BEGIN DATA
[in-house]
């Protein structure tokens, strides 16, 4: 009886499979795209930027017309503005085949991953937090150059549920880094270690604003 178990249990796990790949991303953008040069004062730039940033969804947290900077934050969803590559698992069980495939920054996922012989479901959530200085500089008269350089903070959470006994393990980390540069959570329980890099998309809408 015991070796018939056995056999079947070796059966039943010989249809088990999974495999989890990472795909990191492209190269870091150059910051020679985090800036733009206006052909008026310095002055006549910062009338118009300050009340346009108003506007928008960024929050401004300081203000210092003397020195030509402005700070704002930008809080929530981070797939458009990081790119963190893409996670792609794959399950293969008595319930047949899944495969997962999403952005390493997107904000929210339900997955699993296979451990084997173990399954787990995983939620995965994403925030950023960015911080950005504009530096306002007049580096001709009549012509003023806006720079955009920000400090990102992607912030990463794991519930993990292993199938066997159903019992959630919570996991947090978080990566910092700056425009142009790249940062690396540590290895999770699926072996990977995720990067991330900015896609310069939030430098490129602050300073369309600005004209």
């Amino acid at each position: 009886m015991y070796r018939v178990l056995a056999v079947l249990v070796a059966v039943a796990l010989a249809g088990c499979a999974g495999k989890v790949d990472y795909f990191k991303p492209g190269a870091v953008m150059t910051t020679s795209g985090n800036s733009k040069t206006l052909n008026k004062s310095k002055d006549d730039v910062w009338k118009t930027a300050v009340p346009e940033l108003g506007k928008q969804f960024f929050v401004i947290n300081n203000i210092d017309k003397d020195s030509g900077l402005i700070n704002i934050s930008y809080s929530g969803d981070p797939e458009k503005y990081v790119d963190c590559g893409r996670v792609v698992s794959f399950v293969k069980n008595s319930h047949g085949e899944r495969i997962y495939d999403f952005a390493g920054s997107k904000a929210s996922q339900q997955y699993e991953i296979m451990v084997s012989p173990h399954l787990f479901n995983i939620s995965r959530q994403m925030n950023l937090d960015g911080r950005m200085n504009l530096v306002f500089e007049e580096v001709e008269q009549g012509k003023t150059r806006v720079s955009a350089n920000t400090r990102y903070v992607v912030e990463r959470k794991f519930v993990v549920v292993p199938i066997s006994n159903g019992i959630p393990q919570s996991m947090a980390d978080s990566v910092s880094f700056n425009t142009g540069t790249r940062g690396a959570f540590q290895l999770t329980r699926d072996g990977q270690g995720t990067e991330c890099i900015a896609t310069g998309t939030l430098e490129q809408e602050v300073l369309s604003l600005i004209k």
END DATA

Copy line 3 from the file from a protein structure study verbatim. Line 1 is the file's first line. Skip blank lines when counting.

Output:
């Amino acid at each position: 009886m015991y070796r018939v178990l056995a056999v079947l249990v070796a059966v039943a796990l010989a249809g088990c499979a999974g495999k989890v790949d990472y795909f990191k991303p492209g190269a870091v953008m150059t910051t020679s795209g985090n800036s733009k040069t206006l052909n008026k004062s310095k002055d006549d730039v910062w009338k118009t930027a300050v009340p346009e940033l108003g506007k928008q969804f960024f929050v401004i947290n300081n203000i210092d017309k003397d020195s030509g900077l402005i700070n704002i934050s930008y809080s929530g969803d981070p797939e458009k503005y990081v790119d963190c590559g893409r996670v792609v698992s794959f399950v293969k069980n008595s319930h047949g085949e899944r495969i997962y495939d999403f952005a390493g920054s997107k904000a929210s996922q339900q997955y699993e991953i296979m451990v084997s012989p173990h399954l787990f479901n995983i939620s995965r959530q994403m925030n950023l937090d960015g911080r950005m200085n504009l530096v306002f500089e007049e580096v001709e008269q009549g012509k003023t150059r806006v720079s955009a350089n920000t400090r990102y903070v992607v912030e990463r959470k794991f519930v993990v549920v292993p199938i066997s006994n159903g019992i959630p393990q919570s996991m947090a980390d978080s990566v910092s880094f700056n425009t142009g540069t790249r940062g690396a959570f540590q290895l999770t329980r699926d072996g990977q270690g995720t990067e991330c890099i900015a896609t310069g998309t939030l430098e490129q809408e602050v300073l369309s604003l600005i004209k």